Mental illness misconceptions run rampant, even within the healthcare professional field. For example, I know a surgeon who believes mental illness isn’t real and a neurologist who uses words like “crazy” and “retarded.” I came across a substance abuse counselor (on Facebook) who believes addiction is a moral failing. I know a social worker who believes that severely mentally ill individuals are more likely to be violent.
Ignorance is at the root of stigma. The more you know, the less you fear, and the less you’ll stigmatize. Read on to learn what’s myth versus fact.
1. Bad parenting causes mental illness.
Even today, there is no single identified cause when it comes to mental illness. Instead, there are multiple risk factors that contribute to mental disorders. The biggest risk factor is genetics. Genes frequently determine whether or not a person develops schizophrenia, depression, substance use disorder, etc. Physiological factors (such as abnormalities in the brain) are a second risk factor.
Environmental factors, such as fetal exposure to a toxin or childhood abuse, are a third risk factor. Childhood abuse undoubtedly falls into the “bad parenting” category, but as a standalone, it can’t cause mental illness.
It’s more likely that a combination of risk factors will lead to the development of a mental disorder.
2. Mental illness is not a medical disease.
Heart disease affects the heart. Colon cancer affects the colon. Autoimmune disorders affect the immune system. Brain disorders (i.e. mental illness, addiction) affect the brain.
You can’t “see” mental health symptoms the way you can see physical health symptoms, but mental illness is without a doubt physiological in nature.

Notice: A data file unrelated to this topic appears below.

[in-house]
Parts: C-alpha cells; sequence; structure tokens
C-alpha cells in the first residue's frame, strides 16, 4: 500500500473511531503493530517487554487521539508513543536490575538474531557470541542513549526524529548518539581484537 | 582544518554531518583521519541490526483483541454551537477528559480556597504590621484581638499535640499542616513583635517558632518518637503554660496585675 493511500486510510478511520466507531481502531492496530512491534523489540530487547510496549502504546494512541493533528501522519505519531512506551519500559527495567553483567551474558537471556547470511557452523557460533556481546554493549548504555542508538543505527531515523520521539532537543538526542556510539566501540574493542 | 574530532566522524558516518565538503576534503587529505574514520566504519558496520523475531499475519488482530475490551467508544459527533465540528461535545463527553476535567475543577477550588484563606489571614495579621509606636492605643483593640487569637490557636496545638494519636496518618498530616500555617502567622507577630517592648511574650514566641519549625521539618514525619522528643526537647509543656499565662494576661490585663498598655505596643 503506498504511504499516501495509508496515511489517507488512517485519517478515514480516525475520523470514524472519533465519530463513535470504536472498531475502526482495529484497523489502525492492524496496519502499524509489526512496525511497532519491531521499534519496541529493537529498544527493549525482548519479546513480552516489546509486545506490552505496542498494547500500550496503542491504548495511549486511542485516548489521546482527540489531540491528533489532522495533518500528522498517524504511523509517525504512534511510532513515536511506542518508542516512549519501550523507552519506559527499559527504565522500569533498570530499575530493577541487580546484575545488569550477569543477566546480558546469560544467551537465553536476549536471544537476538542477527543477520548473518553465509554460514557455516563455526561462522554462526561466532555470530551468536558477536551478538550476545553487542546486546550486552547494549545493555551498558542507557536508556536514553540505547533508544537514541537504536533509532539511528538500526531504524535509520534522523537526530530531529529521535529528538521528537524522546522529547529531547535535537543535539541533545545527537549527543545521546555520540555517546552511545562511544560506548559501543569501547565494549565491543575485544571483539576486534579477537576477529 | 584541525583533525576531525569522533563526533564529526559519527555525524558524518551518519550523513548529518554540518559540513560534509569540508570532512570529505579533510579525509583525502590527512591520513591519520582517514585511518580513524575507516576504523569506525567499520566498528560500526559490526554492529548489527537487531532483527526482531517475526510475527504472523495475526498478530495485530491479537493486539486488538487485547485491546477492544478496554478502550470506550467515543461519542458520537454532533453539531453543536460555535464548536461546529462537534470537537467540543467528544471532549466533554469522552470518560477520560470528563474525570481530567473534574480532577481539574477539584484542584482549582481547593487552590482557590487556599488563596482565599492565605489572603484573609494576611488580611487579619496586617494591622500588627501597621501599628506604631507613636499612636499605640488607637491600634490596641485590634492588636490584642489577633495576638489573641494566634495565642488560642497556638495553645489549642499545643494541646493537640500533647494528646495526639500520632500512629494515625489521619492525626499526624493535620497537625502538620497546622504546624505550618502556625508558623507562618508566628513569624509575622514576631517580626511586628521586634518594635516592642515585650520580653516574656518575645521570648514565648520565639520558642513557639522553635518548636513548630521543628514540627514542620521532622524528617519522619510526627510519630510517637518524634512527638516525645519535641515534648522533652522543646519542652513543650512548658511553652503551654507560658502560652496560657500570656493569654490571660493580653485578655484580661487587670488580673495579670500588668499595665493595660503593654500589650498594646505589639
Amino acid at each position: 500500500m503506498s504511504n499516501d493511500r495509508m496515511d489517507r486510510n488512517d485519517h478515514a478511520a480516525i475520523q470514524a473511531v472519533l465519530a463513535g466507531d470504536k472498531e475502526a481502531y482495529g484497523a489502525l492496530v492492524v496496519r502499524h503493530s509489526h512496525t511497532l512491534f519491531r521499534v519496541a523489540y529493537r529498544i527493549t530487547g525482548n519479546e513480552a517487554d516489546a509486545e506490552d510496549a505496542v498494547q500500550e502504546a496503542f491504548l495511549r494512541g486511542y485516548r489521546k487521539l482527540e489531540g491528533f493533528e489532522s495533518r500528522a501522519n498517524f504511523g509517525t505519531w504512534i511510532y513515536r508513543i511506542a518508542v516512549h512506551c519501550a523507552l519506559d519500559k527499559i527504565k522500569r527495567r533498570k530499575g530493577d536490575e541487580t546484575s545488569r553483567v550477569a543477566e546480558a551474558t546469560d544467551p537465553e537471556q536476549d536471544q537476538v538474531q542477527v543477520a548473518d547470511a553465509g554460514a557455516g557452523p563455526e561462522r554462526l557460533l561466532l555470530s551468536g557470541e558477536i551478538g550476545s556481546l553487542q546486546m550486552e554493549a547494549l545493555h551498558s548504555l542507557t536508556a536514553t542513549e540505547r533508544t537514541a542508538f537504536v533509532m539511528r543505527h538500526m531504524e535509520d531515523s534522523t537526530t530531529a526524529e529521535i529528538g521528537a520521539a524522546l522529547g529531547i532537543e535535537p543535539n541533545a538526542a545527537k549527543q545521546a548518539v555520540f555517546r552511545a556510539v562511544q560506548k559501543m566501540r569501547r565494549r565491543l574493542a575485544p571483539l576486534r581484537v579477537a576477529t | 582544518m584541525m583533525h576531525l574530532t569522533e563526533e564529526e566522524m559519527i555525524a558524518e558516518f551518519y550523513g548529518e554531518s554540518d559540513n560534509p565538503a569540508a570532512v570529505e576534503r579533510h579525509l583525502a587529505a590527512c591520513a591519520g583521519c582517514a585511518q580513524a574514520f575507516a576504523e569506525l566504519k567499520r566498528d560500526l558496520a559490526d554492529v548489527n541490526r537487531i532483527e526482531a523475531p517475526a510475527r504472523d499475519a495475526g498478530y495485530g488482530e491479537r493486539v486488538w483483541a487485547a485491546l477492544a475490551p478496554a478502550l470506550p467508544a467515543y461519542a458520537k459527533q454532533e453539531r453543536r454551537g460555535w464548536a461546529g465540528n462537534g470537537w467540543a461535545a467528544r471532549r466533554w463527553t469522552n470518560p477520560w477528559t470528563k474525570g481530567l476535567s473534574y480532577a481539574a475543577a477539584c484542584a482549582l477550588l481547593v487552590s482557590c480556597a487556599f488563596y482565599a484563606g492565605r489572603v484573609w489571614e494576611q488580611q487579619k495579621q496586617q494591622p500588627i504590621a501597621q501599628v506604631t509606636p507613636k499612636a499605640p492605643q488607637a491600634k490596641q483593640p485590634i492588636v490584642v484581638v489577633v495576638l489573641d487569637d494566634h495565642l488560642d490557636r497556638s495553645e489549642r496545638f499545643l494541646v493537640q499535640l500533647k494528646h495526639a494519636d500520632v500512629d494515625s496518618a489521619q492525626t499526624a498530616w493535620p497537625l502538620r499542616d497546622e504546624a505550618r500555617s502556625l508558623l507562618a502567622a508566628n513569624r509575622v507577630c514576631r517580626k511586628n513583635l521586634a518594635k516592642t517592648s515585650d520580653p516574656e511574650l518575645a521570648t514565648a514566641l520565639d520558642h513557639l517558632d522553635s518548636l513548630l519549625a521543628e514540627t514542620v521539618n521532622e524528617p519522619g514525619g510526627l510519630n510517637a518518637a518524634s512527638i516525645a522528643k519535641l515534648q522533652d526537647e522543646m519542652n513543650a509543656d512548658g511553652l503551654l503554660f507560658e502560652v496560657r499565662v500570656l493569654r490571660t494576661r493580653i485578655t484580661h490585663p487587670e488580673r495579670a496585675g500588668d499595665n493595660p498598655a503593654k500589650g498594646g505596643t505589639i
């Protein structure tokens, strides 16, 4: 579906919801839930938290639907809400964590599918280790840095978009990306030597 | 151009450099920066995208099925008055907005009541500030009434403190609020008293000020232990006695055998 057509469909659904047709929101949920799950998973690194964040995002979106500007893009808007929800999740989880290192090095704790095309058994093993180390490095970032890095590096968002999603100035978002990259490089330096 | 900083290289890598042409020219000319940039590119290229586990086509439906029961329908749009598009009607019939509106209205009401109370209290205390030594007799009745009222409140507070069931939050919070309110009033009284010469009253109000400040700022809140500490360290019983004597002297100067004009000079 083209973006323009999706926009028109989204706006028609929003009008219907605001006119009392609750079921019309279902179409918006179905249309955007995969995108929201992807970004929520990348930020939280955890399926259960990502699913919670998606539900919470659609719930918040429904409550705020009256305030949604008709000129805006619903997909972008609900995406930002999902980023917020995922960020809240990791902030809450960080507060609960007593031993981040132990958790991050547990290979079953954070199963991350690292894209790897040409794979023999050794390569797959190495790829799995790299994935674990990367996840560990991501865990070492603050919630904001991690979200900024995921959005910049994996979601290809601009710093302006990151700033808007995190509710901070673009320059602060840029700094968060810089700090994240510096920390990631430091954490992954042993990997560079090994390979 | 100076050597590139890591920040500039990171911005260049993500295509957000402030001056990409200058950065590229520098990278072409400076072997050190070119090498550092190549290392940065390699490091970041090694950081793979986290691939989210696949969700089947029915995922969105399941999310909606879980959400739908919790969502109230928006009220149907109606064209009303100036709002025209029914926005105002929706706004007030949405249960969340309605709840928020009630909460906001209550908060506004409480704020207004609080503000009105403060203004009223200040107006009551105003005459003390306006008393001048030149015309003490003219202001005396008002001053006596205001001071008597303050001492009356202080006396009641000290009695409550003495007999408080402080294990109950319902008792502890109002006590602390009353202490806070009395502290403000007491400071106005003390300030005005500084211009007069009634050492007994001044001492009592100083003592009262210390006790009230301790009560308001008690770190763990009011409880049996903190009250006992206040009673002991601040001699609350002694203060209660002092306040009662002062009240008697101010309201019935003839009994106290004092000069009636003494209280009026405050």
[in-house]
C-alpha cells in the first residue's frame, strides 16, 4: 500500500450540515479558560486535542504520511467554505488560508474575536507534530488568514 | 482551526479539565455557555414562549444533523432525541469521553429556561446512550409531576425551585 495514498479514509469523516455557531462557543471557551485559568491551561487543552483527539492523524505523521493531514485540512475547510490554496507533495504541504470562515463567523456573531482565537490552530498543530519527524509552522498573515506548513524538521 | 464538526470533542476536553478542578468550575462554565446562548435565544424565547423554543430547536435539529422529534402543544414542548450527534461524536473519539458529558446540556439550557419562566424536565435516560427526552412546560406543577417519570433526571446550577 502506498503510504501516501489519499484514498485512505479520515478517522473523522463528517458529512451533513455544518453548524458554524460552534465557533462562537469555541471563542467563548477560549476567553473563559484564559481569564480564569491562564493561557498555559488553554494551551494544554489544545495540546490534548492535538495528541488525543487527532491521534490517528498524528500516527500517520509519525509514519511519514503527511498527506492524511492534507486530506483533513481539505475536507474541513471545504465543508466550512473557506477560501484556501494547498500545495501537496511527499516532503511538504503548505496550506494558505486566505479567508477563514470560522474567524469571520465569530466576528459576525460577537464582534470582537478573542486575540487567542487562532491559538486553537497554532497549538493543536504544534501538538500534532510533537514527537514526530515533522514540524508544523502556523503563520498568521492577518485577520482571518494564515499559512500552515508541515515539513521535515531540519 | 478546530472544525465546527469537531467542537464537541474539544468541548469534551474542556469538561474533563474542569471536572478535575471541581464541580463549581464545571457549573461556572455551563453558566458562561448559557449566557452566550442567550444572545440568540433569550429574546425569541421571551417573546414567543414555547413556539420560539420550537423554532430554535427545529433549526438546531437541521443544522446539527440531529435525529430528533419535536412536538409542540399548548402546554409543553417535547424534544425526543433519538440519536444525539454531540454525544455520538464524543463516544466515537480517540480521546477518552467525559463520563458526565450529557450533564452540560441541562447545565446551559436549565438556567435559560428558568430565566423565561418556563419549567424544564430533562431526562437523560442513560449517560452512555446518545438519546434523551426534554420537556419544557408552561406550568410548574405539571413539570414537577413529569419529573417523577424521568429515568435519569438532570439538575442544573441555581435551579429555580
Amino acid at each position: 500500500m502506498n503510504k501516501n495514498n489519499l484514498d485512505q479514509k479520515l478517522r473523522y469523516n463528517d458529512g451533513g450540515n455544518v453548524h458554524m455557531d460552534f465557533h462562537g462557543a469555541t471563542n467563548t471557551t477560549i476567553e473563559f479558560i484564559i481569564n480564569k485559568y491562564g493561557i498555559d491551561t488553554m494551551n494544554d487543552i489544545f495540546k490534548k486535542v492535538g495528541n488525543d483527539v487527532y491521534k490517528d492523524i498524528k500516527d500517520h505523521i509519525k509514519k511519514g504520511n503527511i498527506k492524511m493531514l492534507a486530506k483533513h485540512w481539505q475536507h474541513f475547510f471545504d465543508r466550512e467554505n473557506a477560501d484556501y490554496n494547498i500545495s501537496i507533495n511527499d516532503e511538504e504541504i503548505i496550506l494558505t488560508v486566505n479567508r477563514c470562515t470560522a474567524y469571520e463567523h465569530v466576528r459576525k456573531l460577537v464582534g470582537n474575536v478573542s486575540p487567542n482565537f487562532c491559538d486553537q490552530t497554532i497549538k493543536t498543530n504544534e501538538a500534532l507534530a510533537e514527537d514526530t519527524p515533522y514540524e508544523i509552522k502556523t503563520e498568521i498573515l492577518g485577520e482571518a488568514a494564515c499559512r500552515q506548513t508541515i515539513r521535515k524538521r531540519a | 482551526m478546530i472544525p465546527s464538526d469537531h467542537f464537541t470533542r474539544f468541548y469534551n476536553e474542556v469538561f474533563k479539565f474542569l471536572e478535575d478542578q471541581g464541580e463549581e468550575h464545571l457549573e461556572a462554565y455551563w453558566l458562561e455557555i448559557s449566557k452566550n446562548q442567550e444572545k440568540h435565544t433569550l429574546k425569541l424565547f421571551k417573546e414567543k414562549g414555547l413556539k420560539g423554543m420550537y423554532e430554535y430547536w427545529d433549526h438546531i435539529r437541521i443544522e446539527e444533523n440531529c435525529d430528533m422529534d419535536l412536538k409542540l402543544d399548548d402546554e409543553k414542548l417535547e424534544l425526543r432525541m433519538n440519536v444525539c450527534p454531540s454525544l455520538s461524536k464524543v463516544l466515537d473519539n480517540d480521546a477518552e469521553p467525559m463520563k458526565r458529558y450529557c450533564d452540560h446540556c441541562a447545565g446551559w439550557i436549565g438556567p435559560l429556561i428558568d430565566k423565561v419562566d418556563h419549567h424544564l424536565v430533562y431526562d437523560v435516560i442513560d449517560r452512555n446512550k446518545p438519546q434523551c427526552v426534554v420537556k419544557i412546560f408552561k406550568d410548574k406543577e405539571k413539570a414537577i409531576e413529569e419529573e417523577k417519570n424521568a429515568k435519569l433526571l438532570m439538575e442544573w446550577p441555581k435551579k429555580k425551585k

Like other organs, the brain can become diseased, and it manifests as symptoms of mental illness. You can’t “see” mental health symptoms the way you can see physical health symptoms, but mental illness is without a doubt physiological in nature.
3. All sociopaths are dangerous.
The term “sociopath” (or psychopath) is frequently associated with serial killers. The reality is that you probably know a sociopath and he/she isn’t a murderer.
In fact, “sociopathy” and “psychopathy” are no longer recognized diagnoses in the mental health world due to negative connotations. The correct term is “antisocial personality disorder” (ASPD), a mental illness characterized by an ongoing disregard for and violation of the rights of others. An individual with ASPD may also be exceptionally charismatic. (Some of the most charming and engaging clients I’ve ever worked with had ASPD.)
This is 100% myth and a huge pet peeve of mine. It goes hand-in-hand with the belief that mental illness is not a “real” medical condition. A mental disorder typically requires treatment, such as medication and therapy, and ongoing illness management.
All the willpower in the world won’t help someone “overcome” heart disease. And it doesn’t work that way with mental illness either.
5. Addiction is a choice.
Substance use disorder is no more of a choice than diabetes or cancer. Like most diseases, addiction develops when a combination of genetic, physiological, and environmental factors are present. Lifestyle choices also play a role.Unfortunately, the myth that addiction is a moral failing persists.
An individual who struggles with addiction receives more blame than someone with a heart condition, even though lifestyle choices heavily impact both disorders. I’ve even heard it said that addicts who overdose shouldn’t be revived because it was their “choice” to use. If that’s the logic, then should we stop providing life saving care to someone who’s having a heart attack or to a smoker with lung cancer? Of course not. At times, we all make poor decisions. For someone with a predisposition for addiction, the choice to drink may lead to alcohol use disorder. For the person with a predisposition for diabetes, eating an unhealthy diet or living a sedentary lifestyle will result in consequences.
Furthermore, once a person develops a substance use disorder, physiological and structural changes in the brain dissolve the element of choice. The brain misinterprets a craving for drugs or alcohol. (Remember the last time you experienced extreme thirst? That’s what it’s like to be addicted to something.)